"I want my children to go to the school free, come back to the school free," one father says. Butterly shares that since September 2000 over 2,800 Palestinian children have been wounded on their journeys to and from school, and at least five children have been killed in their classrooms.

In one scene, Butterly is walking with a woman and her daughter from the market when a tank invades the street. They have to seek cover, otherwise they may get shot or be subjected to tear gas. Film footage from previous scenes shows children running from tear gas. A mother talks about how the people have to prepare for their childrens' deaths. "If you are dead, at least you rest. But we die a hundred deaths every day," she adds.

Palestinians live with the fear that the next time the tanks come back they will kill a family member or friend. They try to prepare themselves so when it does happen the shock does not break them. Unfortunately the late Hanadi Jaradat, a 29-year-old woman never got over the killing of her 18-year-old brother Fadi. She witnessed his murder and as her mother explained, it broke Hanadi. Several months later she blew herself up in Haifa and killed 20 people. Later that night Israeli forces demolished the Jaradat's home. The mother explains that a parent would never sacrifice their son or daughter. After the tragic events Butterly explains that Western media focuses on the suicide bombings but there is a lack of contextualization. The every-day killings of Palestinians are not reported in Western media, which results in distorted perceptions of the Palestinians and the Israeli-Palestinian conflict. Butterly questions the use of the word "conflict" in the media because it denotes two balanced sides engaged in warfare, but the footage in the Palestinian refugee camp shows otherwise. Barlow explores the circumstances surrounding the ongoing violence.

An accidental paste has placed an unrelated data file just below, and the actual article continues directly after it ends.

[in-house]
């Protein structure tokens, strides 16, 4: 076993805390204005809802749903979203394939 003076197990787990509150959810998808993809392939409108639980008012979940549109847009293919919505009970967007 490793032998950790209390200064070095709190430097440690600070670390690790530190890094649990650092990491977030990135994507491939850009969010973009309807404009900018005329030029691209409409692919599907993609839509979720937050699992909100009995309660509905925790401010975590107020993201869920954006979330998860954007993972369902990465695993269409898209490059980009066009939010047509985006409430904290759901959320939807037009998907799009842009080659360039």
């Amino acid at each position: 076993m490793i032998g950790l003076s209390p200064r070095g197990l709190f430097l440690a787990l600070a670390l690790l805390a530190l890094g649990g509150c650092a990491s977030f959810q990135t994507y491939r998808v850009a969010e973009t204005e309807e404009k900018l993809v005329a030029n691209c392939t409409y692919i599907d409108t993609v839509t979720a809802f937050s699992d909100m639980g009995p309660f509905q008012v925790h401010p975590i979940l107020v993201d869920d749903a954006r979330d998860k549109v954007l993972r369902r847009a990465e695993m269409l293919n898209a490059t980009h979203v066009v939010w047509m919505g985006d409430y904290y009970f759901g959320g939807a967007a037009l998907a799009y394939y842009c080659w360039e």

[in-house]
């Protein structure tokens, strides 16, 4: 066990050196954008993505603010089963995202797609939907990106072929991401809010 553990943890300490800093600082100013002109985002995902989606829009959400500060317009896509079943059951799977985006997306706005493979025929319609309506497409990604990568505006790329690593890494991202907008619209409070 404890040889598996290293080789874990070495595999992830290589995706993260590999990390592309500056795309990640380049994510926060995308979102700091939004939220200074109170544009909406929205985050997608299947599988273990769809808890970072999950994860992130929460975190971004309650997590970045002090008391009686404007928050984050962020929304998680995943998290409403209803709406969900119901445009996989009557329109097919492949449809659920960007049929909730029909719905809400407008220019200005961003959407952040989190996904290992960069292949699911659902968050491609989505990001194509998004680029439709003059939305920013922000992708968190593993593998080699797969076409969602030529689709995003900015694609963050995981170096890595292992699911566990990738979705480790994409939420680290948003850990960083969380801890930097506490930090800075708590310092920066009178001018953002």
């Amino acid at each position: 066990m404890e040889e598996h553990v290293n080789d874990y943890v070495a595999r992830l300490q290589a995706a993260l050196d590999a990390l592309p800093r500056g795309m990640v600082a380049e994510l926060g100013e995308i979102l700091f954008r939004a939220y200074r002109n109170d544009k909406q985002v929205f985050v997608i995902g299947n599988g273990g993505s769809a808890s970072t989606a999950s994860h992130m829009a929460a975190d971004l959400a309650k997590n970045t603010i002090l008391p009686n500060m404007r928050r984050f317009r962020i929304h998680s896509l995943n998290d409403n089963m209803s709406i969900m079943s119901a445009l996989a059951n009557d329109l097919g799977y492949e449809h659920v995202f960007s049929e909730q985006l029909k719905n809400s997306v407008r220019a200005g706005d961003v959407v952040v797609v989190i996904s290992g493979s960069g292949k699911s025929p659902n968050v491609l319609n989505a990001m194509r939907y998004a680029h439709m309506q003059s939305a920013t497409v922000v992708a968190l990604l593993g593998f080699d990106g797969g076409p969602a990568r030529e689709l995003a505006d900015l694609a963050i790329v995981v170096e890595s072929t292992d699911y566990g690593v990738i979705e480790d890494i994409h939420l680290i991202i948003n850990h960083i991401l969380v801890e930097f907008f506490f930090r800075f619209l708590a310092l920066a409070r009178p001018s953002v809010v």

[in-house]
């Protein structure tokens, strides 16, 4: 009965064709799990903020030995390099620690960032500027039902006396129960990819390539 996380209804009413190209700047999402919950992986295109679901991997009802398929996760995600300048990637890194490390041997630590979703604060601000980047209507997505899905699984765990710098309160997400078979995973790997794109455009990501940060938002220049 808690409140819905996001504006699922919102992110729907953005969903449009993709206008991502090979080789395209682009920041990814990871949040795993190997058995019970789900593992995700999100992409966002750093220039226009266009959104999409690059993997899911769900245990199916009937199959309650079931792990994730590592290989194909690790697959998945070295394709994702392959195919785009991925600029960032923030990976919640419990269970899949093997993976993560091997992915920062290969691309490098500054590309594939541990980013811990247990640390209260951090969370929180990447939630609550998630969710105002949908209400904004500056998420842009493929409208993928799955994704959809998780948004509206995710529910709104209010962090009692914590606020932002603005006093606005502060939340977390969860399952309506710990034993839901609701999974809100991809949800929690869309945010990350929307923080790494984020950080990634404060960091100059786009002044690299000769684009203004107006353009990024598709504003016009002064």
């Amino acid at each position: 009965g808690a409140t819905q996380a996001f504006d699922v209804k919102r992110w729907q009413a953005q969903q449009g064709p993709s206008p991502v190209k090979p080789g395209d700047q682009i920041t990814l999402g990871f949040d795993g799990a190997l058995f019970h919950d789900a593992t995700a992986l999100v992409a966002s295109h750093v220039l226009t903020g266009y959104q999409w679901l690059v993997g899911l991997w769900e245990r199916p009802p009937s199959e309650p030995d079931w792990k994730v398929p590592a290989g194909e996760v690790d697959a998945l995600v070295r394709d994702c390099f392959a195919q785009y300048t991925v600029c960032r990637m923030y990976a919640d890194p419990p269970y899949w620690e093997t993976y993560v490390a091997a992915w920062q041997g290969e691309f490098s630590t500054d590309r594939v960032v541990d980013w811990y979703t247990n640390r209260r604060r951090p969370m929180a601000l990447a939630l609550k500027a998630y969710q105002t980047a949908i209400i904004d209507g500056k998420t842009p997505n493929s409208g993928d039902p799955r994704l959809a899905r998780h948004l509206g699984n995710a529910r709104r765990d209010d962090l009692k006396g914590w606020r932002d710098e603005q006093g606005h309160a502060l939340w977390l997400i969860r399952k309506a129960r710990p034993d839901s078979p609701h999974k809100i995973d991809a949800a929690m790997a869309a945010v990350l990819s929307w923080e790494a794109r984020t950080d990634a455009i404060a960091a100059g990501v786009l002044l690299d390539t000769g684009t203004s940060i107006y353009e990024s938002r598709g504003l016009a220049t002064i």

Butterly volunteered to help paramedics retrieve the injured. In one scene a man was shot while riding his bicycle. She retrieves the bicycle while the paramedics put the man in the ambulance. Scenes of Butterly in the hospital show her providing support to families in their times of need. One woman talks about how Butterly was there for her when her mother was killed. She considers Butterly her sister and loves her very much. These sentiments are shared in the camp. Whenever the children see Butterly they surround her. People kiss and hug her, feed her and she stays in their homes. This side of the Palestinian people - the generosity and hospitality - is absent from Western media. Keep in mind many of the people live in poverty. Even if viewers disagree with Butterly's opinions, they can experience the social and humanitarian dimensions of the film.

In the US the phrase, "war of ideas" has been raised in current, political discussions. When it involves Americans' perceptions of Palestinians, the media has not been reporting the Palestinian reality. Why? Beliefs, power and greed drive the actions.

In terms of constructive feedback I would say that in some scenes there was extraneous narration. Although it is helpful to give context to a scene, it is more effective for the images to speak themselves. For instance to say that Ali the journalist "challenges the occupation by deconstructing myths with the truth and power of images," is unnecessary because viewers never see any of his photographs. Narration tells people what to see in the reality but images show people the reality. The interviews with the people, especially the children are powerful.

No matter what peoples' perceptions are of the Palestinians, "Visit Palestine" is unforgettable.


-U.S. journalist and film critic Sonia Nettnin writes about social, political, economic, and cultural issues. Her focus is the Middle East.